Rawls says that equality is just, but that inequality is sometimes acceptable. I agree only in part: inequality is never acceptable. This is an extremely contentious point: all people are created equal, is our bold point. It seems patent that some people are gifted and some are not; it seems patent that some peoples have a certain gift - such as the Teutonic race in the case of music…
Think of a brother and sister, having happily grown up in the same house; one goes on to become a millionaire and the other is steeped in poverty. In such a case, too, we must ask: where is justice Cannot their wealth be pooled together, giving rise to a state of happy existence similar to when the two were children It is the world with its differential preferences for different virtues that gives rise to inequalities, and we must do what we can to minimize the phenomenon.
Coming to Rawls' reasons for reducing inequalities, he says that one reason is to reduce the hardships of the poor. Why are the poor poor in the first place Naturally, the poor are so because they were born poor, and rising from a depth of poverty is, in many cases, well-nigh impossible. We all know the story: poverty leads to crime, crime leads to imprisonment, which leads to further poverty a society, if it to be civilized, must first ensure that none of its citizens are allowed to fall into the hell-hole that poverty is.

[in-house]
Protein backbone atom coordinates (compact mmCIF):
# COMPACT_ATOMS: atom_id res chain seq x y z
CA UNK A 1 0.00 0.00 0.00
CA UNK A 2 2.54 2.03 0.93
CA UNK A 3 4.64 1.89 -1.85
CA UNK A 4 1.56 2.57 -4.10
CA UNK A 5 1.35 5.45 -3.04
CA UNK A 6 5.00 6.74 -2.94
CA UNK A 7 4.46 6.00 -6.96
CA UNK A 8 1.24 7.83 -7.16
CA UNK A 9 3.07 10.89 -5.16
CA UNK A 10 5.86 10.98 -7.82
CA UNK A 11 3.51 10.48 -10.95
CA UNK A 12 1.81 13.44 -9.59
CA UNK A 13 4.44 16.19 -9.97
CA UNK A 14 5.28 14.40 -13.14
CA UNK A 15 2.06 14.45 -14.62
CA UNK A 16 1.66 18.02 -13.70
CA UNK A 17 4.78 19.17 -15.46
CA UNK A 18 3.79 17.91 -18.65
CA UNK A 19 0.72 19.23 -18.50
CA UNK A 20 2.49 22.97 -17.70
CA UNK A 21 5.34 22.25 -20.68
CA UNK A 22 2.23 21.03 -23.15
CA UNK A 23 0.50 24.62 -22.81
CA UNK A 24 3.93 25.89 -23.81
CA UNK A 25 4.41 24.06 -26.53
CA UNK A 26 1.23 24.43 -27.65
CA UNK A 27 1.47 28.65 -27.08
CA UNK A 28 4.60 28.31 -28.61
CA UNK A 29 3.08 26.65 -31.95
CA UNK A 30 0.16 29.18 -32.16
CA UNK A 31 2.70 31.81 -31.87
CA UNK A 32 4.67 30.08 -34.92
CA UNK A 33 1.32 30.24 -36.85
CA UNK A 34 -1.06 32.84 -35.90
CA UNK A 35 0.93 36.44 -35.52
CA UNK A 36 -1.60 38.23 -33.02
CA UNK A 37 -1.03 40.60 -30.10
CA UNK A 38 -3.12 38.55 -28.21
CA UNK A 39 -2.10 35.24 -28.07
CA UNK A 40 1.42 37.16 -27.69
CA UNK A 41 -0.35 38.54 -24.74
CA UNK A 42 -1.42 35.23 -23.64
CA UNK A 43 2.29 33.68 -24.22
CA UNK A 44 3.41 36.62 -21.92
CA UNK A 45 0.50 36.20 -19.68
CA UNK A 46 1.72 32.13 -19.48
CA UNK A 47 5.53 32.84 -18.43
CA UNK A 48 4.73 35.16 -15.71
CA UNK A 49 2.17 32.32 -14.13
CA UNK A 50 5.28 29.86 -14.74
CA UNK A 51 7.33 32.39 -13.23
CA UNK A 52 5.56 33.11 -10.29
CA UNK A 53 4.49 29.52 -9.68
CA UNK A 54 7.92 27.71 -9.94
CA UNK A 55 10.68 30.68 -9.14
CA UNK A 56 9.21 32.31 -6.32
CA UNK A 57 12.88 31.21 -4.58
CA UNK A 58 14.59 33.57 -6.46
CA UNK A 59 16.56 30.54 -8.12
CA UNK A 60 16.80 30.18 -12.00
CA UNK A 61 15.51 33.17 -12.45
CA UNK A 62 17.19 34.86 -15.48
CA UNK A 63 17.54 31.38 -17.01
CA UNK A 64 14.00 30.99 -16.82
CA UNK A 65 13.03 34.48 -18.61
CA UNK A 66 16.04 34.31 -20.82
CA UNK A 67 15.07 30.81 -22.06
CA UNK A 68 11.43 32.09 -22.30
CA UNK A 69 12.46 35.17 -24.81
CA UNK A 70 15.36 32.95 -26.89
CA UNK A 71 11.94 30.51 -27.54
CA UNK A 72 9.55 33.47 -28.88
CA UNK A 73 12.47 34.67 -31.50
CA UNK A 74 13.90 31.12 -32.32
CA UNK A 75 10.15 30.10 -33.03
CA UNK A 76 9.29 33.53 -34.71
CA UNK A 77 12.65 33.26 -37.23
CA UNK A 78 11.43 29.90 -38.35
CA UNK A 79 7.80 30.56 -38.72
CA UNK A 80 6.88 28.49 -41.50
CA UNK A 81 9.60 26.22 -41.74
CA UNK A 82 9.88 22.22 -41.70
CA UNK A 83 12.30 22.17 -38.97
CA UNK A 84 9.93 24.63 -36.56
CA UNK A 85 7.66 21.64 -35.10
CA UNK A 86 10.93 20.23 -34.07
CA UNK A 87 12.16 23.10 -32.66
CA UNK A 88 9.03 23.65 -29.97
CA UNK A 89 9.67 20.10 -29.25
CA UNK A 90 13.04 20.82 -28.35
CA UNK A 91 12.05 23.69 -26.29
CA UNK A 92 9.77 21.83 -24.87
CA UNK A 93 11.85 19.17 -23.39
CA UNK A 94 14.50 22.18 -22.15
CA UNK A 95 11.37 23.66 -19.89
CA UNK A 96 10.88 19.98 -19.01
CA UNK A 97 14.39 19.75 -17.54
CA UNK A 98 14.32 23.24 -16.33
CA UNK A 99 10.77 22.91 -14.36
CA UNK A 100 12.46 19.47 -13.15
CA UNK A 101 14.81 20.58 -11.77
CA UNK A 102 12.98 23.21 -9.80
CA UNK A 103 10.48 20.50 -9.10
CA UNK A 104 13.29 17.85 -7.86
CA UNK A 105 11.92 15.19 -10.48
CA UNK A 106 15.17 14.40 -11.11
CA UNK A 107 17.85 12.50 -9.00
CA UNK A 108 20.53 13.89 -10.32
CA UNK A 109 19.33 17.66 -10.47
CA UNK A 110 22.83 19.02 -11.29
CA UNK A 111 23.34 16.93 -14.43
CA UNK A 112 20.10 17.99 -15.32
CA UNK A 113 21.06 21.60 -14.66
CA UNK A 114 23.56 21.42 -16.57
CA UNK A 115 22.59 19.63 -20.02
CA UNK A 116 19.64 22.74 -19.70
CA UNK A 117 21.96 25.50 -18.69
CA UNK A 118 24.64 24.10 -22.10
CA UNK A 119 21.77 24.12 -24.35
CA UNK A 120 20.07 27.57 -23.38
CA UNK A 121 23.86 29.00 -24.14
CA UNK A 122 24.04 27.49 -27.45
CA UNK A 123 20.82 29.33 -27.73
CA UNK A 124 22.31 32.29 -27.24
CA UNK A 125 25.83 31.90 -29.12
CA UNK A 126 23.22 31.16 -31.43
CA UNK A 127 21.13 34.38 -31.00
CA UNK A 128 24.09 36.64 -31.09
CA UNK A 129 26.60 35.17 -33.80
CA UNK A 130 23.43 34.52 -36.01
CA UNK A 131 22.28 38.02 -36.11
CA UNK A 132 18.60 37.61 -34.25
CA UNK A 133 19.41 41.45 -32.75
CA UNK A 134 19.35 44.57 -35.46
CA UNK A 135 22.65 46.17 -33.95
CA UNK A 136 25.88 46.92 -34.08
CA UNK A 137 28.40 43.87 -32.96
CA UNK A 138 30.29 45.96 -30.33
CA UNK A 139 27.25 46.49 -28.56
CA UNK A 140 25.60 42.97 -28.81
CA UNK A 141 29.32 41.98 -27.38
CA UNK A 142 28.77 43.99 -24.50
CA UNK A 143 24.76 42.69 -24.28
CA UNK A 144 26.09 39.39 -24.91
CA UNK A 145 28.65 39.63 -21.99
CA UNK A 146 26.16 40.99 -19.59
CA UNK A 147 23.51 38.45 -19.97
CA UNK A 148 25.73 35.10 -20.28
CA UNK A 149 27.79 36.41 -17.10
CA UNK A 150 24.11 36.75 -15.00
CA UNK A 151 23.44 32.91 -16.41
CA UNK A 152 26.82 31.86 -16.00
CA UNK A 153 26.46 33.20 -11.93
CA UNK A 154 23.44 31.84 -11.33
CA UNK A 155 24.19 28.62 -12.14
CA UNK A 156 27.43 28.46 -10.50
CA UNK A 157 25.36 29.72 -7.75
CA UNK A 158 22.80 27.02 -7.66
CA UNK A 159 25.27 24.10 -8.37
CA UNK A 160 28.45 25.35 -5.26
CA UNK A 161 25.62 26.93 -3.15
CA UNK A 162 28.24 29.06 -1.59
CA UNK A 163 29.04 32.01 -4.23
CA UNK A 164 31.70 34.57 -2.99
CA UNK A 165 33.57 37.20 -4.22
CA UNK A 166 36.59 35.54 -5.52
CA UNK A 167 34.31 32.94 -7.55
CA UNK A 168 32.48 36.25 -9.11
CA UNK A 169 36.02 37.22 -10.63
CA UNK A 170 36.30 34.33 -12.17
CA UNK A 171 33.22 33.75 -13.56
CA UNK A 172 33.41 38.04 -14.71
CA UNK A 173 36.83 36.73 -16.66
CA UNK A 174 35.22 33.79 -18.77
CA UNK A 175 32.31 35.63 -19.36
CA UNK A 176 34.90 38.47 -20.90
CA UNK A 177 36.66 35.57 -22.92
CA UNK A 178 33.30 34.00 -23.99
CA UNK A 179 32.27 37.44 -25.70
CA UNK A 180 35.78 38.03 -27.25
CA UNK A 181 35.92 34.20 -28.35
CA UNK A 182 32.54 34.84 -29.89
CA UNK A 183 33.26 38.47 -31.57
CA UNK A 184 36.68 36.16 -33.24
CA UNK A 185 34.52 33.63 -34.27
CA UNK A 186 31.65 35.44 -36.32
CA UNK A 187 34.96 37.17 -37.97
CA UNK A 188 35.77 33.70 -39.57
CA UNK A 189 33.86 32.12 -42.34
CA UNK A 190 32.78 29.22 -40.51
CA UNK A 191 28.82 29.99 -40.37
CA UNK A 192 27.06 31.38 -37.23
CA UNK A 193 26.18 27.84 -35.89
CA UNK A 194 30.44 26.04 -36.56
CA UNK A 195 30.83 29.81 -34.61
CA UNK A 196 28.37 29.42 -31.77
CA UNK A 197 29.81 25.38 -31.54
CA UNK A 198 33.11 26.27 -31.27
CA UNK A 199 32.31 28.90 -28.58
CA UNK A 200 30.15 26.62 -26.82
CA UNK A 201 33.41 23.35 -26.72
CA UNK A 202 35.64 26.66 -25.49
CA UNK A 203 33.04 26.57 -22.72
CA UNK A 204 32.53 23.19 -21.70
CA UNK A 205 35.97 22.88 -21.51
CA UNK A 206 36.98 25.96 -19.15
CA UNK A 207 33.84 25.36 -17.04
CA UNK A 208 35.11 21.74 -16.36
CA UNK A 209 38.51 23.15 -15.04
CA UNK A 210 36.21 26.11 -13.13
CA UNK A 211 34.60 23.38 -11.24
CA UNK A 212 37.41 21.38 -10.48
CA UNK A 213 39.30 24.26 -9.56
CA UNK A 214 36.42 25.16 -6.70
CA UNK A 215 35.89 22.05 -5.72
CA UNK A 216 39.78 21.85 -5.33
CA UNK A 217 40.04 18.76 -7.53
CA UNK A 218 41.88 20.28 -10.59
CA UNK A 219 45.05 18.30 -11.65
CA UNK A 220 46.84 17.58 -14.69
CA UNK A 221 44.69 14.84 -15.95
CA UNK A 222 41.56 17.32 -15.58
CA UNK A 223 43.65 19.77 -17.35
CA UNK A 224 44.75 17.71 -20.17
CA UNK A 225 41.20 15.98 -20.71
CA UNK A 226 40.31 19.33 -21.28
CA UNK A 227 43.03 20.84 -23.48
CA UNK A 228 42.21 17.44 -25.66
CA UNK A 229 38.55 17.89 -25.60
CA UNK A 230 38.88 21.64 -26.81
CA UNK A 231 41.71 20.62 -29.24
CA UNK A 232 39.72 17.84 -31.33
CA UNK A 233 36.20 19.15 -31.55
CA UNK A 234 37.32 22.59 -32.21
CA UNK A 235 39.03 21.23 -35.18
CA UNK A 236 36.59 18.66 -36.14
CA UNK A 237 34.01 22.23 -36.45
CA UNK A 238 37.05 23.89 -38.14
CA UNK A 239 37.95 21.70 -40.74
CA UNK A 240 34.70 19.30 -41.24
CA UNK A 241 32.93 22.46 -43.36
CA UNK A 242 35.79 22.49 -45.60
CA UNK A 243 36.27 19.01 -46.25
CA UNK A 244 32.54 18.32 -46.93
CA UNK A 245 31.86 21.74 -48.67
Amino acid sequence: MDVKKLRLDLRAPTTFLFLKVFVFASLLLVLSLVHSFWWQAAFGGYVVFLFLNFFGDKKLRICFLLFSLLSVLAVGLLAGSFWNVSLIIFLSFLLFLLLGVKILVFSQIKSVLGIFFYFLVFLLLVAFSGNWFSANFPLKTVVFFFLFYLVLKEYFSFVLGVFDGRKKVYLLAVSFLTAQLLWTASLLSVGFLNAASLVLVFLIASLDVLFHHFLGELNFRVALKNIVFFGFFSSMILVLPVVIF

The second reason Rawls gives is that some people may be treated as inferior if inequalities exist. Here, we need only take the ancient Indian society, for example: there were (and still are) four castes. The first was the priests and teachers; the second was the warriors; the third was the merchants and such; and the fourth was those that did menial work. To each his role. It was natural for a priest to look down upon a menial worker, and the society was for centuries in that condition - but only until, as is natural, human nature took over and the priests began demanding too much. To call a menial worker "lower" than a priest was to call a spade a spade: we now need only look at Indian history to see how that system failed.
Rawls goes on to hint at the idea that inequalities are designed to serve the many ends that peoples share, and that each makes contributions according to capacity. I can tentatively accept this viewpoint, but must question the ideality of a society that allows naturally gifted people to be treated in a superior way. It is human nature, yes, but it is the role of a society to minimize such aberrations.
Continuing in this socialist vein, I agree entirely with the premises of the resource distribution principle and the global distribution principle, particularly the latter. A people gets to a happy situation by developing, on its own, a structure conducive to the production of wealth. This is due to the natural gift of that people to do this. Consider, for example, the Mongoloid virtue of hard work. The culture of that race is based around the idea that hard work is fulfilling; that hard work is a duty. And what do we see reflected in the real world One can take any case one cares to - Japan, China, Taiwan, Korea. Now, think of the global egalitarian principle: socialism has not worked, but in an ideal world, it would have. That is my bold point. Why should not a certain people donate - even a small part of - their wealth to a people who have simply not been able to build a civilization for themselves, as in the so-called third-world countries Are the people of such countries not hard-working If they are, why are they underdeveloped It is well-nigh impossible to answer; all ...
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